If you’re a cilantro lover, rejoice! Recent research published to the Journal of Medical Microbiology shows that coriander (the other name for cilantro) oil destroys bacteria including E. coli, MRSA, salmonella and Bacillus cereus. In fact, since these are some of the bacteria that can cause food poisoning, loading your dish with cilantro seems like a better and better idea.
Unless you’re like me, and even the smell of cilantro can turn your stomach, while an inadvertent taste can send you running for a basin to rinse it out or even retch it up. Somewhere less than 10% of the population has this response to cilantro, but in those of us who do, it can be pretty strong and nauseating.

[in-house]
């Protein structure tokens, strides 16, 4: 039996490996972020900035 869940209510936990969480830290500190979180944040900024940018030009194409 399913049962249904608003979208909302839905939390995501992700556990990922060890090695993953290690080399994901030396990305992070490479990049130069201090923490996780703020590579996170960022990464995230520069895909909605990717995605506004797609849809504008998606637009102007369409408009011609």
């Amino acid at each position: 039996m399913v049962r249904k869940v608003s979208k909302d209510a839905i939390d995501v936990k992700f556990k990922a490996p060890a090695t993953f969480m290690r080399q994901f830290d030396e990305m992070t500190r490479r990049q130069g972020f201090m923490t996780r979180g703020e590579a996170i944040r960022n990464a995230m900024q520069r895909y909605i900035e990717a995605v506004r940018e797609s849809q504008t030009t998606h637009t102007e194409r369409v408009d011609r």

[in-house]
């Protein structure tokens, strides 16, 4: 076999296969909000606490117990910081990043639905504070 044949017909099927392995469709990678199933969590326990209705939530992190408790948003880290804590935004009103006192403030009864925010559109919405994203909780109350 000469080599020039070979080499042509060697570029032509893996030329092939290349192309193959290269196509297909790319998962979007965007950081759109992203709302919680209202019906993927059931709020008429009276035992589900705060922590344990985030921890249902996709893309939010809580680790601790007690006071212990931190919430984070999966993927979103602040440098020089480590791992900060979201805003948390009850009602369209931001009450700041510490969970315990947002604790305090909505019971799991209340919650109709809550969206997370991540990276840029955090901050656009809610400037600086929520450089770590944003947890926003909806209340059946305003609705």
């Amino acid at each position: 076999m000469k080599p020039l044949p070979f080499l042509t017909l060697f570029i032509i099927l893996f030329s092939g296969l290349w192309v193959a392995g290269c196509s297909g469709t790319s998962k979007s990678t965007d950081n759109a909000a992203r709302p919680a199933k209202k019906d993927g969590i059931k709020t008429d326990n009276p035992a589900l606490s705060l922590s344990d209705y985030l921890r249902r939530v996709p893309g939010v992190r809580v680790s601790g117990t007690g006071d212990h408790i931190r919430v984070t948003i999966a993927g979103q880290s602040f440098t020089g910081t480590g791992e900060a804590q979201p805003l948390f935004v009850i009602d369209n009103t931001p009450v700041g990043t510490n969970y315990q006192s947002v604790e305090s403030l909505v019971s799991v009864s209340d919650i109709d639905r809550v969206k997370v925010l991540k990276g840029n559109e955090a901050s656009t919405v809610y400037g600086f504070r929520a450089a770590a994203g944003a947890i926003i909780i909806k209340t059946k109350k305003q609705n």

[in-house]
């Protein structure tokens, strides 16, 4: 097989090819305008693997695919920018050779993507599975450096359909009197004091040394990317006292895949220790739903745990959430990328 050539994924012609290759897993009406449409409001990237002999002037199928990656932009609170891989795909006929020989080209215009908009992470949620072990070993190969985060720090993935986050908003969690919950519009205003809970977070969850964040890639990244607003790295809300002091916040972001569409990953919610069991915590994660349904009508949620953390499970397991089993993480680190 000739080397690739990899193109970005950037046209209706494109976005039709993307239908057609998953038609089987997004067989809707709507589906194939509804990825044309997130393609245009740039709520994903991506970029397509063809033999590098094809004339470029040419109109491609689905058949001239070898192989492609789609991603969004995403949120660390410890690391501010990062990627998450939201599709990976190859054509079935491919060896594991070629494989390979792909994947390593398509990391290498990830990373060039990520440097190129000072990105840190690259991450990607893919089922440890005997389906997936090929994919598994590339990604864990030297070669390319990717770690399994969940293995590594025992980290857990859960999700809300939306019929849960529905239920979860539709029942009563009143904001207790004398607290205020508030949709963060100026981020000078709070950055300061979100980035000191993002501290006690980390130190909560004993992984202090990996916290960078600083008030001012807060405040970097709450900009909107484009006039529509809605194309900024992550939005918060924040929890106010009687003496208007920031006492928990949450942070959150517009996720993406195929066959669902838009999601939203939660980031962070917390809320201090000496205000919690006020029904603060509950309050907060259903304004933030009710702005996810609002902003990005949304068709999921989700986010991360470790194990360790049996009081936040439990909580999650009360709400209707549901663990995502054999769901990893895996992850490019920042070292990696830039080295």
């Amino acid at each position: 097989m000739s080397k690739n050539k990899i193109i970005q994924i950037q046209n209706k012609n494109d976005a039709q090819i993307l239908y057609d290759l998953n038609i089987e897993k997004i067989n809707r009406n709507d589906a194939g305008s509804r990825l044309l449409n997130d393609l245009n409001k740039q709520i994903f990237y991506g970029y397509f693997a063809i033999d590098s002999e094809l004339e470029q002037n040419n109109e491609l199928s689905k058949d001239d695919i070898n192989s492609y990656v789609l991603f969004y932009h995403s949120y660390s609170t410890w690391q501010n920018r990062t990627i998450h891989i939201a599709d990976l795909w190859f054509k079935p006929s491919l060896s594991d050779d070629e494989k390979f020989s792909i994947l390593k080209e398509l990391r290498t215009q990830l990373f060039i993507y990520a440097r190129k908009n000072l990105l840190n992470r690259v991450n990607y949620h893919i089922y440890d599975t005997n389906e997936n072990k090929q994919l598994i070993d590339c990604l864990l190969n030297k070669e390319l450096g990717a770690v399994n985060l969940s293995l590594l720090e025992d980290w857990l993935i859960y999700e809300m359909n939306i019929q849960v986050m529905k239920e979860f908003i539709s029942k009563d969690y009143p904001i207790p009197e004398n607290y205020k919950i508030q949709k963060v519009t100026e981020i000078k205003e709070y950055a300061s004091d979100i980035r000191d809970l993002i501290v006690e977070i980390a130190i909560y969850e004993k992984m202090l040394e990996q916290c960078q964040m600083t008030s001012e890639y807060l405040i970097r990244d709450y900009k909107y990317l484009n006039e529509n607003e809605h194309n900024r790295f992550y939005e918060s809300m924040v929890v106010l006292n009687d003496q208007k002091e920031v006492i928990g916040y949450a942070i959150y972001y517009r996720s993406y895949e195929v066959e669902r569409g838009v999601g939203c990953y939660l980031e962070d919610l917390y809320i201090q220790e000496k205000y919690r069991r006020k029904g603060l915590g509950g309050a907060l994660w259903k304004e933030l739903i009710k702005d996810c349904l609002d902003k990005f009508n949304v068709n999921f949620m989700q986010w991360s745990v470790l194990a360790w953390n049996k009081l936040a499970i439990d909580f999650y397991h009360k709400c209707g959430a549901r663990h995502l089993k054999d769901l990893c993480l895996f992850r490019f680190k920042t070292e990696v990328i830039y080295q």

A study out of Australia showed that basil has similar antimicrobial properties. I’m not surprised: some types of basil can give me the same reaction as I get from cilantro.
Oregano oil has well-known antibacterial powers, too.
But, it starts to make sense why cilantro has been used as a staple spice in so many cultures, from Southeast Asia to India, to Central and Latin America. Not only does cilantro/coriander add pungent flavor to all kinds of dishes, but it also kills germs — what more could you want from an herb?